“It’s that feeling that we’ve been dismissed as professionals,” says Mark Ramsankar, president of the Alberta Teachers’ Association.
“We feel attacked and slighted.”
‘Paying teachers generously seems to work’
Andrew Campbell, an elementary school teacher in Brantford, Ont., draws a distinction between how people feel about teachers as individuals and how they feel about the unions.
“I feel valued by parents, I feel valued by students,” he says. “I think there’s a bigger discussion out there about the importance of teachers and what they do.”
Despite the strife, Canada remains one of the top-performing countries in all subjects, including mathematics, trailing three OECD countries and six other countries.
Canadian students in all provinces except Prince Edward Island ranked at or above the OECD average in reading and science.
More remarkably, Canada has maintained its scores by making sure that its educational system compensates for societal inequalities.
Except for First Nations children, underprivileged students are as likely to meet international standards as their richer counterparts. It’s an accomplishment that teachers say should earn them more recognition.
But the most recent results from the Program for International Student Assessment also came with a warning: The “significant decline in the skill levels of youth” is “perhaps a strong signal for ministries and departments of education, as well as for education partners, to work together” as well as allocate “resources to ensure that they continue meeting the needs of our society.”
Ironically, this week, a report from the C.D. Howe Institute, a national think tank based in Toronto, found that good salaries are a good indicator of high international test scores. Good pay for teachers is one reason that Canadian students perform so much better in math than those in the U.S., the report said.
Report author John Richards of the school of public policy at Simon Fraser University says Canadian salaries are about 50-per-cent higher than in the U.S. – and “paying teachers generously seems to work.”
Does the public grasp this connection?
Last month only 15 per cent of respondents to an Ipsos Reid survey in B.C. felt that teachers are overpaid, while 39 per cent said they are being fair and reasonable in the current dispute, compared with 28 per cent who said the same of the government.
Even so, B.C. families look ahead and wonder if classrooms will be back to normal by September – which is when teachers in Ontario will confront the new majority government of Kathleen Wynne.
While the loss of the Conservatives ensured that, at least for now, educators will not be facing layoffs, the Wynne government has promised that it will make deals only if they are fiscally prudent.
Yet as the Ontario Secondary School Teachers’ Federation said on election night, teachers expect to see some money on the table in this round of bargaining and no cutbacks – a $12.5-billion deficit aside. If not, the province could be looking at a repeat of two years ago when teachers held large-scale walk-outs and withdrew extracurriculars in protest against controversial legislation that infringed on their collective bargaining rights, restricted their ability to strike and imposed pay cuts through unpaid days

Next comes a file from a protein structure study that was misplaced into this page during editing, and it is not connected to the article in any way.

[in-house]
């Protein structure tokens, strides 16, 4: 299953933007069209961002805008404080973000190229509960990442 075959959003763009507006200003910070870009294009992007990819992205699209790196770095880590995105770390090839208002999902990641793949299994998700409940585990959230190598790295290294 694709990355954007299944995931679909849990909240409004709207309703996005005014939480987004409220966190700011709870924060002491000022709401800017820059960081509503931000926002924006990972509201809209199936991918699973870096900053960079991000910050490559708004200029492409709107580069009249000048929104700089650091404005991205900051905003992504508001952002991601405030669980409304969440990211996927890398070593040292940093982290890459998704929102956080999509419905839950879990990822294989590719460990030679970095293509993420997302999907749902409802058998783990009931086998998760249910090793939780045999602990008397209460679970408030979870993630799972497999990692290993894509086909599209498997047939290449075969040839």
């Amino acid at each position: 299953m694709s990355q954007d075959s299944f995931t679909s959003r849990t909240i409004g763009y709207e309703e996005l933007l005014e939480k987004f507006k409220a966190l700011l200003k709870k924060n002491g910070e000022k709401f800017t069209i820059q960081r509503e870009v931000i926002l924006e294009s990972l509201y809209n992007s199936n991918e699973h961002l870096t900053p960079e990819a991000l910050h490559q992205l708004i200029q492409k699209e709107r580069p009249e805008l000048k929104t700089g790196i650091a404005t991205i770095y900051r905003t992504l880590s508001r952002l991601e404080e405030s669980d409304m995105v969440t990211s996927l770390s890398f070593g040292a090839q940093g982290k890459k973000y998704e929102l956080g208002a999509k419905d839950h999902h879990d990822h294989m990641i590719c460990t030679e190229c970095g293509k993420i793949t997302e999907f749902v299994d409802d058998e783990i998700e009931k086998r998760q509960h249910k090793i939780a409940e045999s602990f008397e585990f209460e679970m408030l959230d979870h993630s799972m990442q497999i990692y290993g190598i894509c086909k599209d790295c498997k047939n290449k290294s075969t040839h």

For teachers, governments and parents, the worry is that their conflict will seep into classrooms and educational performance. In B.C., private-school enrolment has climbed over the past decade, a trend some have linked to chronic underfunding and instability in the public system.
Robert Ford worries about the long-term impact.
The chair of the parent council at Henry Hudson Elementary School in Vancouver has a son in kindergarten and a daughter in Grade 7, and is angry and frustrated. He feels caught between wanting to support the teachers he knows and respects and his concern about the cost and potential impact of their dispute.
“This is the second job action I have been through – and other parents I know have been through three – and the level of being fed-up is high. People are saying, ‘Can you guys just figure this the bleep out?’”
In general, he says, parents are more sympathetic toward teachers, but that sympathy is tempered when he looks down the road.
“I am quite concerned with my daughter – I am worried about how prepared she is going to be for high school,” he says.
‘Hunkered down and ready to go the distance’
On the picket line, Vici Thomson shares his concern, and she agrees that, in many ways, the problem is money – but not in the way that Premier Clark seems to feel.
She says teachers spend hundreds of their own dollars every year on everything from books to school supplies and even furniture for their classrooms because they feel they must.
“We’ve done too many [contracts] where we accepted something in lieu of addressing classroom issues,” she says. “You can’t keep doing that – I think people are hunkered down and ready to go the distance this time.”
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